She held a fragment between two fingers, and suspended it above a dish of gleaming oil.
Then she lowered it in, and the bread yellowed. Bubbles of balsamic vinegar crept into it’s sodden fibres: black fireworks punctured the frayed shred.
She made the bread an accessory. It was a tool in her conversation, a prop in the performance of social eating.
She began to dunk and swirl it in the thick dressing; round and round, up and down, one two three. When she lifted it out, a golden thread dropped delicately from it’s pillowy edges.
She was in complete control of that food, and I was morbidly enthralled.
Suddenly, she devoured it. I had to turn away.

Anonymous can smell fear.
She transforms rich aromas of spice and substance into a stench of indulgence, and haunts me with it.
Food became a torturous confrontation: the sight was grotesque; the sound threatening; the touch painful and the taste denied. The smell was what concerned Anonymous the most: it was a temptation she needed to control.
If I can smell food, she tells me I am too close to it. Surely, the calories will melt into my skin, and fat diffuse through my nostrils.
The closer I am to food, the more real the threat to my nose and face and body.
The closer it gets, the more it becomes less of an object, and more of an experience.

For other people, food enriches but doesn’t define.
I have been numb to the crushing envy I feel when I watch people eat. I watch them explore the sensory festival laid out for them on a plate, and I ache.

My previous job as a waitress made me a slave to Anonymous.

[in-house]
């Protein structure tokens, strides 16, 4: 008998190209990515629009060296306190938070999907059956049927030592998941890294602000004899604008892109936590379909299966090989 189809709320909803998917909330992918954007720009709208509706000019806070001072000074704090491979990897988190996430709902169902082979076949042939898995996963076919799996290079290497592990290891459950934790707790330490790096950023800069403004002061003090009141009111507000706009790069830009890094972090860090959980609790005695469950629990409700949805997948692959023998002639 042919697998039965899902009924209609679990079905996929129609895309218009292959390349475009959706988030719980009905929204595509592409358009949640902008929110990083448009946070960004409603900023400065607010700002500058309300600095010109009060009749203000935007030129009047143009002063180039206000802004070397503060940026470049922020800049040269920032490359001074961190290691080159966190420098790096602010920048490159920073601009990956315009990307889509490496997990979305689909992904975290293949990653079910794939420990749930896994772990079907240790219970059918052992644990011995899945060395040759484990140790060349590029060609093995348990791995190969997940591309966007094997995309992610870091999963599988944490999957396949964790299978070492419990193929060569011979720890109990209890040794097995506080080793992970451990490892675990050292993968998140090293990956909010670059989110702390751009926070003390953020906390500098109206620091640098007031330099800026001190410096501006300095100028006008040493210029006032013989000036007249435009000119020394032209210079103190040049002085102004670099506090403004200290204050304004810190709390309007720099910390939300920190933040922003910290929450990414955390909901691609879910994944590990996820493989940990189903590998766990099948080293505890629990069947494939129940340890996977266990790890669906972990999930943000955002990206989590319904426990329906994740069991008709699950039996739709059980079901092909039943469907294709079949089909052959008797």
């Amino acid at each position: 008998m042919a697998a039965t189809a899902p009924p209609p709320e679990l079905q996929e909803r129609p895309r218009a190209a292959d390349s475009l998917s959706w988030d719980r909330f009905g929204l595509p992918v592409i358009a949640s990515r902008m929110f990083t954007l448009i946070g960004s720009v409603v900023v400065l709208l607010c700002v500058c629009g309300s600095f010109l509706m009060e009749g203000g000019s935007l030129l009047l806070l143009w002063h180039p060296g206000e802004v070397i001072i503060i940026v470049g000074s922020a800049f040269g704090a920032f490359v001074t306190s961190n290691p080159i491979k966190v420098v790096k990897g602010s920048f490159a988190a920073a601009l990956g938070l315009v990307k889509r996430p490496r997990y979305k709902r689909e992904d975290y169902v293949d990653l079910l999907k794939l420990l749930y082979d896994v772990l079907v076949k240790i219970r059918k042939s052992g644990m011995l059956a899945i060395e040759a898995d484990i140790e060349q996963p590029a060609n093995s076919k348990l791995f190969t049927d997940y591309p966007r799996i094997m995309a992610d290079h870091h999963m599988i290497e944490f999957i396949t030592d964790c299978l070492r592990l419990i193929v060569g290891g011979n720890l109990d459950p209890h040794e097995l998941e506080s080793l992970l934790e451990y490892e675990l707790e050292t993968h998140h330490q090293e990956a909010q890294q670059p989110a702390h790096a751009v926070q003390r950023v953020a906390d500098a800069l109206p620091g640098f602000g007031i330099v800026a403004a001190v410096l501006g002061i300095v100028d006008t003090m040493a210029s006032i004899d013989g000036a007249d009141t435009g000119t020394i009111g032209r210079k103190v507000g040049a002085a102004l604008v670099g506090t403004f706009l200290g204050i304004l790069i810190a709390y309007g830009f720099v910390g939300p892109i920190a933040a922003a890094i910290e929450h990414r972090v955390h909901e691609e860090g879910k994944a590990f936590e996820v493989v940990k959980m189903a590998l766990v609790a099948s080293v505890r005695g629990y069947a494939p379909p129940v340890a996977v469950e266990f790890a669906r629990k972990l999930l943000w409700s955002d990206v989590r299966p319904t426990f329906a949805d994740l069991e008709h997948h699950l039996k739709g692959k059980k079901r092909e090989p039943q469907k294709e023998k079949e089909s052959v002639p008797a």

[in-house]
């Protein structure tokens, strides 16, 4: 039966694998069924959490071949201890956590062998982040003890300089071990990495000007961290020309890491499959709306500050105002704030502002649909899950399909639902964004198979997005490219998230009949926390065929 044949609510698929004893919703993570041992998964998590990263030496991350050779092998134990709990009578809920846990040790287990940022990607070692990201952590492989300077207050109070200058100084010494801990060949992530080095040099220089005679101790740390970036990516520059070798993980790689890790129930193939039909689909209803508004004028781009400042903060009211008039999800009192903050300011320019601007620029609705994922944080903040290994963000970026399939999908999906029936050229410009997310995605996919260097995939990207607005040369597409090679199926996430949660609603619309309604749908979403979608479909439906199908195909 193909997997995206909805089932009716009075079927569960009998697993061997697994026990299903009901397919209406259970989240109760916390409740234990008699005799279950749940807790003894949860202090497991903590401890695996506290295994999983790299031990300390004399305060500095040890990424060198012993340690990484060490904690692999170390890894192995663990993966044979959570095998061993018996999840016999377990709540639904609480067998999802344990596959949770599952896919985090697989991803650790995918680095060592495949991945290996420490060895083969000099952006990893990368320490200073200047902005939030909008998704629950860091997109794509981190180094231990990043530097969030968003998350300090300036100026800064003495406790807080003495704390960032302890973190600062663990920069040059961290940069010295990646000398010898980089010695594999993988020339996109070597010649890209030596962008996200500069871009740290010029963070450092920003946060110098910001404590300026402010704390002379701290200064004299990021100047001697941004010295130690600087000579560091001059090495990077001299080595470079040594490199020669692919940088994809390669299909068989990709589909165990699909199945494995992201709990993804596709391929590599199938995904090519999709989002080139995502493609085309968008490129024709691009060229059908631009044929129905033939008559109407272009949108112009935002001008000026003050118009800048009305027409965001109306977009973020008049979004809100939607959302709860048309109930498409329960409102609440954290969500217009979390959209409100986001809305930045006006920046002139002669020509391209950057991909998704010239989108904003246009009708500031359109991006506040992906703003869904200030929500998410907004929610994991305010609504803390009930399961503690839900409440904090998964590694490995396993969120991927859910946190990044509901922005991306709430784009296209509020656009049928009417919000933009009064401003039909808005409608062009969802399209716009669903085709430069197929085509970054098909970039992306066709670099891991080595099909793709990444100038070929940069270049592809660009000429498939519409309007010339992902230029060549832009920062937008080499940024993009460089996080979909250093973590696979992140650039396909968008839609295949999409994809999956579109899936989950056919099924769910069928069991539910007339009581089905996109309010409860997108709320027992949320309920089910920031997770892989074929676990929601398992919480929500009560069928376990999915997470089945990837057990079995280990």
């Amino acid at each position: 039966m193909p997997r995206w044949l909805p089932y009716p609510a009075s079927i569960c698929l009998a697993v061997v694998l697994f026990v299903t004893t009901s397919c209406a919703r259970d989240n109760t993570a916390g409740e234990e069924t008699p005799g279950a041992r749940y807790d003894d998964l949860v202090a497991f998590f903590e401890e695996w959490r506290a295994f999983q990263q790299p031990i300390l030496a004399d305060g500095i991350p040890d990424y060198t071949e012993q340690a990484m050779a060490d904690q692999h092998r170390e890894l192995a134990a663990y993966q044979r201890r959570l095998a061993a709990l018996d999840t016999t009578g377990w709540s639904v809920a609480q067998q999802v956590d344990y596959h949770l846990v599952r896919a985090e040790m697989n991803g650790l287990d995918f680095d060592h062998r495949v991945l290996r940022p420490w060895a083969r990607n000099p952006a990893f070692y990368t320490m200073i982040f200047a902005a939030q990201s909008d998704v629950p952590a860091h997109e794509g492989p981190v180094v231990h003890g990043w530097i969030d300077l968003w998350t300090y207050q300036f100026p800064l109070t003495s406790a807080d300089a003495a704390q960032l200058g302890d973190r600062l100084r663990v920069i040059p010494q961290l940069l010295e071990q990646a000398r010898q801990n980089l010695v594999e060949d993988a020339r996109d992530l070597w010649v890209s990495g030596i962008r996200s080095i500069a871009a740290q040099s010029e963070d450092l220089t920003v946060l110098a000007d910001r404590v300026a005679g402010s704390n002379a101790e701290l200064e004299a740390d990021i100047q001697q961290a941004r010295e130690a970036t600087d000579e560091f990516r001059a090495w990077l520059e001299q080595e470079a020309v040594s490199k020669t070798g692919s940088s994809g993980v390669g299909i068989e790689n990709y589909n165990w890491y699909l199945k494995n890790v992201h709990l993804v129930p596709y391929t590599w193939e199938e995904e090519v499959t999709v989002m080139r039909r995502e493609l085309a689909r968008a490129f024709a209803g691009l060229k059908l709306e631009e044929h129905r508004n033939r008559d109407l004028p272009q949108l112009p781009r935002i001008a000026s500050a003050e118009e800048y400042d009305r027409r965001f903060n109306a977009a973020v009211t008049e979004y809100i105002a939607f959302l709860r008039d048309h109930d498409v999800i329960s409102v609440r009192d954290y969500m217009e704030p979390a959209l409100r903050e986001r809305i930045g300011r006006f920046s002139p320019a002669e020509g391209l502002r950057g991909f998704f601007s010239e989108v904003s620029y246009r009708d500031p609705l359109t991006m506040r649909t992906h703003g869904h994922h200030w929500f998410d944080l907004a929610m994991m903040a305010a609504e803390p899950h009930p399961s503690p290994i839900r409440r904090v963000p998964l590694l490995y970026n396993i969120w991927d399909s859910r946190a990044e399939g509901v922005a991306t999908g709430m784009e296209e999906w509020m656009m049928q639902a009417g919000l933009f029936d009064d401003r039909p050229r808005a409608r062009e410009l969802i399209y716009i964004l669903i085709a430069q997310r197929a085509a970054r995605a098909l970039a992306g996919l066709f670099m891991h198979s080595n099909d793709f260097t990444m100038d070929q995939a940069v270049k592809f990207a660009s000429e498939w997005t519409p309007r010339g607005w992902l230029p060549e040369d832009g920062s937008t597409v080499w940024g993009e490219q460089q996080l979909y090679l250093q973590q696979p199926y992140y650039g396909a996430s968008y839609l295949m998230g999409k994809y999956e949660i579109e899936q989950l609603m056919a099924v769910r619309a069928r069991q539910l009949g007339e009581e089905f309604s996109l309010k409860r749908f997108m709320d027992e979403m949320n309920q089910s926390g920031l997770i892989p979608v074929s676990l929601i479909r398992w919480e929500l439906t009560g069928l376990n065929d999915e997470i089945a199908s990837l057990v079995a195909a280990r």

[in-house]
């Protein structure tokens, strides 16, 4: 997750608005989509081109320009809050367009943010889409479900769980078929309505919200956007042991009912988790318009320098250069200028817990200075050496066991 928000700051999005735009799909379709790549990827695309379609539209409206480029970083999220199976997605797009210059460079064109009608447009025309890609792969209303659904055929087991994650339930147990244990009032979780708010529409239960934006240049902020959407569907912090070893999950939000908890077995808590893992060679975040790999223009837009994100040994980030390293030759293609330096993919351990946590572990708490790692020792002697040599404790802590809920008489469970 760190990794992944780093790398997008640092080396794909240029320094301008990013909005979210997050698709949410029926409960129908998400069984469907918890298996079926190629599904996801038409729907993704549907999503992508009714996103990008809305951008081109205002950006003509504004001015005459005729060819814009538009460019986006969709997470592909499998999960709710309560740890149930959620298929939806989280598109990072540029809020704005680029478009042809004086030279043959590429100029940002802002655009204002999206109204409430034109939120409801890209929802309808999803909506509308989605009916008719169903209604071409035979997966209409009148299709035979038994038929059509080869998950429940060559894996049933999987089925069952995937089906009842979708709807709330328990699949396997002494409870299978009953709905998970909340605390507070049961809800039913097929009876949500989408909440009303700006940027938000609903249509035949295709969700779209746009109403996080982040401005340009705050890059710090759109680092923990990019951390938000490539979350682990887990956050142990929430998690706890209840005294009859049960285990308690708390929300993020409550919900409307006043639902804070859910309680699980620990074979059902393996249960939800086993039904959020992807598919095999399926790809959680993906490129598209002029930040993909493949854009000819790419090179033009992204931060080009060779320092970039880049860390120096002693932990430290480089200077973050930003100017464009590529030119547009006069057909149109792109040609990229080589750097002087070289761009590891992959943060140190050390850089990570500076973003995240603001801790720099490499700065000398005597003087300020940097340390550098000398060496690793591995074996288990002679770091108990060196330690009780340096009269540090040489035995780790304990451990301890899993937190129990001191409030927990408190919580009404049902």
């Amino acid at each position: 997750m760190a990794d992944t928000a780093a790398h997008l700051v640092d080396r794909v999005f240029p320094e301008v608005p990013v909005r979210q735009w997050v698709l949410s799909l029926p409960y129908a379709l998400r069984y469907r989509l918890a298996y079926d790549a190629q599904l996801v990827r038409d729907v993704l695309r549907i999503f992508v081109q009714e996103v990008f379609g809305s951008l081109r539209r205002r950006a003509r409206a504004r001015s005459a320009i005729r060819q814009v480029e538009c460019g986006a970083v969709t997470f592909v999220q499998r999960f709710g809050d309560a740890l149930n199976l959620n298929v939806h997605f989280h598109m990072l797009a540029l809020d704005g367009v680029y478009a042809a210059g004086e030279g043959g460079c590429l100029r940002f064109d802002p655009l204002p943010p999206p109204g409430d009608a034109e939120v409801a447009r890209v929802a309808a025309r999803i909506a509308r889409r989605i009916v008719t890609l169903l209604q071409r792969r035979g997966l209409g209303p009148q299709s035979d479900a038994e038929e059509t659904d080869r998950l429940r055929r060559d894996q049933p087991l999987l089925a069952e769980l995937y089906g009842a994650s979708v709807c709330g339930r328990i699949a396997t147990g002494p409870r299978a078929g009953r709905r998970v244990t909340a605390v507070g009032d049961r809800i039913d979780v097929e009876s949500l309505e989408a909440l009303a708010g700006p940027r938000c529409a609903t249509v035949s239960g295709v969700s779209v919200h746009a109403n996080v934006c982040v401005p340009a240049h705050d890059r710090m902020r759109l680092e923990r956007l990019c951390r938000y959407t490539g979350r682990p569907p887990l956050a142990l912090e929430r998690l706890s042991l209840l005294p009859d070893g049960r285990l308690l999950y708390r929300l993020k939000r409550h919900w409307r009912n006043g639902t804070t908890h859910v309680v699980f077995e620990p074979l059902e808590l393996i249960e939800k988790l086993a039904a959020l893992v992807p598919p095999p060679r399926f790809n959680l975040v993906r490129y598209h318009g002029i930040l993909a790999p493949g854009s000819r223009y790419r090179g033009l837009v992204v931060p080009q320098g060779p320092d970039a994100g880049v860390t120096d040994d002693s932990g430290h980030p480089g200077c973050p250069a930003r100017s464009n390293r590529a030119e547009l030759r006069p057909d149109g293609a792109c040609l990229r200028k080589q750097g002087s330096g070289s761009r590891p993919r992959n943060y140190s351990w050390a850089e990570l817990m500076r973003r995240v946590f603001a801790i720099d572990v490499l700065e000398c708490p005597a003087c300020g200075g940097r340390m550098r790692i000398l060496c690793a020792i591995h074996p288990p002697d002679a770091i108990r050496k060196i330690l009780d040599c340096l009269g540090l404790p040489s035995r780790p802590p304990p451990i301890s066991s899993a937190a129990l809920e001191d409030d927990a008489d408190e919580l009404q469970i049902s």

“You’re stronger than them, you can resist.”
“Don’t let it touch you: it will ruin all we have worked for.”
“Hold your breath NOW”
“… those fumes are toxic …”
“… back away from the plate …”
“… now breathe.”

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Tell me I look cute in my new uniform.
I have changed employer in body and soul.
Anonymous may be supervising, but I am trying to answer to Ellie. Ellie is fascinated by the ritual of food consumption.
Yes, the presence of food makes me nervous. The nerves are not wracked with fear this time, but with alarm at the sensory awakening I am allowing myself to be exposed to.

I felt barren of purpose following my withdrawal from university, but choosing to go back to waitressing was fuelled by more than a desire to fill time.
I need to dilute my relationship with food.
The reality is much less scary than the dream.

In this instance, I have been blessed by fate with a wonderfully fulfilling job, and the most kind and understanding work friends and managers.
I didn’t hide Anorexia during my interview: I needed them to know they were hiring three new members of staff: myself, Ellie and Anonymous.
I come out of work exhausted, but beaming.

I love my job, but it scares me.
I snuggle up to Ellie the elephant at night (remember her?), and shudder. Anonymous scares me with flashbacks to the plates piled high with nourishment. Ellie scares me when I feel her shock at the realisation at how physically weak I am. Aching arms, legs, back; aching mouth and head and gut.
I had a hunger high at work this week: I will never recall if table 11 received their main course.

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I am allowed to bring my own lunch to work!
The staff are on Ellie’s side, and I now have two families to answer to: I have two families who are willing me to get better.
I refuse to let Anorexia make me a disappointment.
I am allowed breaks when I need it (I must just swallow my pride and say so); I can talk about my fears and struggles if I’m not coping; I am not expected to try any of the food I serve (which is usually required during training); I feel understood and accepted. Above all, I trust them.

The table is set for me to continue to recover.
For starters, may I offer you some good news? My heart rate has risen to 60bpm: well and truly out of the danger zone! It feels delicious.
My weight remains unpredictable and my greatest fear.
Now we must progress onto the next course.
I am waiting to take an order: but I already know Ellie wants to eat Anorexia for breakfast.